Baggy, paint-spattered shorts? Droopy, drop-shouldered sweaters? A patched, worn sweatshirt? Stefano Pilati's latest collection seemed designed to inflame those who feel the name of Yves Saint Laurent should stand for the precise, peak-shouldered perfection of the trad French gent. Pilati wasn't having it. Lately, he's been enjoying himself playing in the art world, and it was "a liberated artistic mind" he intended his new designs for. After the show, he said that the paint that spattered clothes and shoes represented "the complete spontaneity that is sometimes missing from fashion."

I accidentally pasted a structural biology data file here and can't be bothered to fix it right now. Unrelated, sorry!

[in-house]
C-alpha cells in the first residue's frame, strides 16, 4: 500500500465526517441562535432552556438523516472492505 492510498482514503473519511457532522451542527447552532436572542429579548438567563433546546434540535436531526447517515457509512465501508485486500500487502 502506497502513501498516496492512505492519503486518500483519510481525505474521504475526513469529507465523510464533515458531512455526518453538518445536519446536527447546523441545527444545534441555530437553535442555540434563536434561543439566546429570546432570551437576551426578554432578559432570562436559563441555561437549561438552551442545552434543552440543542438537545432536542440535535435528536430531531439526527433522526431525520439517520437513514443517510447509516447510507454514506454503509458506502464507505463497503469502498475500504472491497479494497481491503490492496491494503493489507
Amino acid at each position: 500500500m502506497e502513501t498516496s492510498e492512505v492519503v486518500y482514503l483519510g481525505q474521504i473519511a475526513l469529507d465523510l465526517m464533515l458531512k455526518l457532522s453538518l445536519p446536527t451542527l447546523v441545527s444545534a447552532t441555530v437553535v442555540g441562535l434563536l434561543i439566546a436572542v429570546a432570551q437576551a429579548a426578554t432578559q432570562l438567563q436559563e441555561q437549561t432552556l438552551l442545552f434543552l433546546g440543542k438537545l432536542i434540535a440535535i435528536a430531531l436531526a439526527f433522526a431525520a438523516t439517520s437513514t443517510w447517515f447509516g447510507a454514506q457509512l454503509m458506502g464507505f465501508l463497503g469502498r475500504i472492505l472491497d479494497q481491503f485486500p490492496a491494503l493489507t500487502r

But even liberated minds don't necessarily want to look like Jack the Dripper. And for them, Pilati expanded on the experiment in volume he started with his fall collection. Jackets still had the bigger, softer shoulder, but they were cut shorter, which emphasized their boxiness, even giving them a slightly feminine swing (such ambiguity is emerging as a Pilati signature). In the same spirit, the designer offered a gray twinset with those paint-covered shorts, and a three-quarter-sleeve sweater over a white shirt. (And remember that back-buttoning tunic he proposed last season?) Another signature is a louche exoticism, seen here in pieces patchworked out of traditional Japanese fabrics, or a glazed-linen drawstring coat, or striped pajama pants, just like the ones Pilati himself wore during the eighties. The designer's own dandyism was also evident in shawl-collared jackets, which brought a touch of the evening to daywear, and a jacquard-look jacket that had actually been painstakingly hand-embroidered.